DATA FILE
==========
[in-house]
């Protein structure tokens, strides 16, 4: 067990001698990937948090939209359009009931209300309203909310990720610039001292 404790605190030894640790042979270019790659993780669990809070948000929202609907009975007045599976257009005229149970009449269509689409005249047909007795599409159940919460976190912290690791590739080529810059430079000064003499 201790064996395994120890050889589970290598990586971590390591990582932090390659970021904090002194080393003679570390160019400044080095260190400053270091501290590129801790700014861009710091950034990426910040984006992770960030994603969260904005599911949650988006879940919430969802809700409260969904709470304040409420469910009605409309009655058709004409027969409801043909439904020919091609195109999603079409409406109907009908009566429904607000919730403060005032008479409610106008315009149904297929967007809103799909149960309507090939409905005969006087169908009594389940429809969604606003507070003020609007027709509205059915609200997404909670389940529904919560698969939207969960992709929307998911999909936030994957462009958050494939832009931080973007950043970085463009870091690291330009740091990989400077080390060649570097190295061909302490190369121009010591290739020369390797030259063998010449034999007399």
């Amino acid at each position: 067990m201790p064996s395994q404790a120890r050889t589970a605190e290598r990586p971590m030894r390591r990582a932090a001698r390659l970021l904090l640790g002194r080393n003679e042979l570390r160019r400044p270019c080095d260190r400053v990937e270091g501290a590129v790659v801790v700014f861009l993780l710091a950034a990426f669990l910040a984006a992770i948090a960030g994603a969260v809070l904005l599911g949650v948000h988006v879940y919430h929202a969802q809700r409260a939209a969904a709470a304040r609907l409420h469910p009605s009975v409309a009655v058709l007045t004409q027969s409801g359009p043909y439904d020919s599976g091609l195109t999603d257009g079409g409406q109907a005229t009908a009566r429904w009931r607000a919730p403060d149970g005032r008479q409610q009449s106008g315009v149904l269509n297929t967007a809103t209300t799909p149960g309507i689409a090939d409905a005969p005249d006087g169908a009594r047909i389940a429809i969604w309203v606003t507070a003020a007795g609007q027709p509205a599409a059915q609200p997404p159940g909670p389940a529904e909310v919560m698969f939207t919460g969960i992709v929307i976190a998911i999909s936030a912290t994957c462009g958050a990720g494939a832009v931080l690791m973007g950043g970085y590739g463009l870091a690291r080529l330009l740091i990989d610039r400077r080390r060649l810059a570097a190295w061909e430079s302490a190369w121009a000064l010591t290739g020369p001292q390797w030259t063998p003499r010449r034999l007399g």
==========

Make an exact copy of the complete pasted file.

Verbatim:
[in-house]
């Protein structure tokens, strides 16, 4: 067990001698990937948090939209359009009931209300309203909310990720610039001292 404790605190030894640790042979270019790659993780669990809070948000929202609907009975007045599976257009005229149970009449269509689409005249047909007795599409159940919460976190912290690791590739080529810059430079000064003499 201790064996395994120890050889589970290598990586971590390591990582932090390659970021904090002194080393003679570390160019400044080095260190400053270091501290590129801790700014861009710091950034990426910040984006992770960030994603969260904005599911949650988006879940919430969802809700409260969904709470304040409420469910009605409309009655058709004409027969409801043909439904020919091609195109999603079409409406109907009908009566429904607000919730403060005032008479409610106008315009149904297929967007809103799909149960309507090939409905005969006087169908009594389940429809969604606003507070003020609007027709509205059915609200997404909670389940529904919560698969939207969960992709929307998911999909936030994957462009958050494939832009931080973007950043970085463009870091690291330009740091990989400077080390060649570097190295061909302490190369121009010591290739020369390797030259063998010449034999007399």
């Amino acid at each position: 067990m201790p064996s395994q404790a120890r050889t589970a605190e290598r990586p971590m030894r390591r990582a932090a001698r390659l970021l904090l640790g002194r080393n003679e042979l570390r160019r400044p270019c080095d260190r400053v990937e270091g501290a590129v790659v801790v700014f861009l993780l710091a950034a990426f669990l910040a984006a992770i948090a960030g994603a969260v809070l904005l599911g949650v948000h988006v879940y919430h929202a969802q809700r409260a939209a969904a709470a304040r609907l409420h469910p009605s009975v409309a009655v058709l007045t004409q027969s409801g359009p043909y439904d020919s599976g091609l195109t999603d257009g079409g409406q109907a005229t009908a009566r429904w009931r607000a919730p403060d149970g005032r008479q409610q009449s106008g315009v149904l269509n297929t967007a809103t209300t799909p149960g309507i689409a090939d409905a005969p005249d006087g169908a009594r047909i389940a429809i969604w309203v606003t507070a003020a007795g609007q027709p509205a599409a059915q609200p997404p159940g909670p389940a529904e909310v919560m698969f939207t919460g969960i992709v929307i976190a998911i999909s936030a912290t994957c462009g958050a990720g494939a832009v931080l690791m973007g950043g970085y590739g463009l870091a690291r080529l330009l740091i990989d610039r400077r080390r060649l810059a570097a190295w061909e430079s302490a190369w121009a000064l010591t290739g020369p001292q390797w030259t063998p003499r010449r034999l007399g």